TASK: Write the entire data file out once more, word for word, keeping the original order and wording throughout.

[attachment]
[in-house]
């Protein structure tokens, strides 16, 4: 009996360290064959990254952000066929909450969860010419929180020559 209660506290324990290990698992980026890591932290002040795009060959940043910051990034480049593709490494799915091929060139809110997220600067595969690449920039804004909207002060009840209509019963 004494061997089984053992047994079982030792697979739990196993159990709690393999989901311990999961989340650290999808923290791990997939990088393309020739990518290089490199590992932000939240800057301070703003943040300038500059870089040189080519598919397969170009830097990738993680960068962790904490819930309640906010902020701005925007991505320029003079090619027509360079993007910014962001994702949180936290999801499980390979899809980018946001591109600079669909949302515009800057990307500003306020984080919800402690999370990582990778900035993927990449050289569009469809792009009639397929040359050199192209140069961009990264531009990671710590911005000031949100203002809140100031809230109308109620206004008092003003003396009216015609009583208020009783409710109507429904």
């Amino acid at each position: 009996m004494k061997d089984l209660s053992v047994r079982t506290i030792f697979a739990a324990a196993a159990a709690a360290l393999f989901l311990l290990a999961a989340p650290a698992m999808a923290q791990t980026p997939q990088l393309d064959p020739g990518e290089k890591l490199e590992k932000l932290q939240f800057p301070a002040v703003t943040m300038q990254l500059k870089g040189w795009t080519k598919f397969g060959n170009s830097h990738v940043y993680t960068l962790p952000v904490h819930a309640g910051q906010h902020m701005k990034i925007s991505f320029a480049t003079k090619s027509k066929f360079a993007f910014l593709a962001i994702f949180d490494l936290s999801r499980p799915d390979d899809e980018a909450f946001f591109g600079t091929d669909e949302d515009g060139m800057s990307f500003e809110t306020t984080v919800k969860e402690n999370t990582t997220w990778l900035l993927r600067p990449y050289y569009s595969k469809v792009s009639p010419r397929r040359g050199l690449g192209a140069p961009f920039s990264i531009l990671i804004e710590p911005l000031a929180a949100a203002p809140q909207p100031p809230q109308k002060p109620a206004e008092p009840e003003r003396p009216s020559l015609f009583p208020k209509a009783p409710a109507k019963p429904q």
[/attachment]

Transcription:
[in-house]
């Protein structure tokens, strides 16, 4: 009996360290064959990254952000066929909450969860010419929180020559 209660506290324990290990698992980026890591932290002040795009060959940043910051990034480049593709490494799915091929060139809110997220600067595969690449920039804004909207002060009840209509019963 004494061997089984053992047994079982030792697979739990196993159990709690393999989901311990999961989340650290999808923290791990997939990088393309020739990518290089490199590992932000939240800057301070703003943040300038500059870089040189080519598919397969170009830097990738993680960068962790904490819930309640906010902020701005925007991505320029003079090619027509360079993007910014962001994702949180936290999801499980390979899809980018946001591109600079669909949302515009800057990307500003306020984080919800402690999370990582990778900035993927990449050289569009469809792009009639397929040359050199192209140069961009990264531009990671710590911005000031949100203002809140100031809230109308109620206004008092003003003396009216015609009583208020009783409710109507429904």
């Amino acid at each position: 009996m004494k061997d089984l209660s053992v047994r079982t506290i030792f697979a739990a324990a196993a159990a709690a360290l393999f989901l311990l290990a999961a989340p650290a698992m999808a923290q791990t980026p997939q990088l393309d064959p020739g990518e290089k890591l490199e590992k932000l932290q939240f800057p301070a002040v703003t943040m300038q990254l500059k870089g040189w795009t080519k598919f397969g060959n170009s830097h990738v940043y993680t960068l962790p952000v904490h819930a309640g910051q906010h902020m701005k990034i925007s991505f320029a480049t003079k090619s027509k066929f360079a993007f910014l593709a962001i994702f949180d490494l936290s999801r499980p799915d390979d899809e980018a909450f946001f591109g600079t091929d669909e949302d515009g060139m800057s990307f500003e809110t306020t984080v919800k969860e402690n999370t990582t997220w990778l900035l993927r600067p990449y050289y569009s595969k469809v792009s009639p010419r397929r040359g050199l690449g192209a140069p961009f920039s990264i531009l990671i804004e710590p911005l000031a929180a949100a203002p809140q909207p100031p809230q109308k002060p109620a206004e008092p009840e003003r003396p009216s020559l015609f009583p208020k209509a009783p409710a109507k019963p429904q």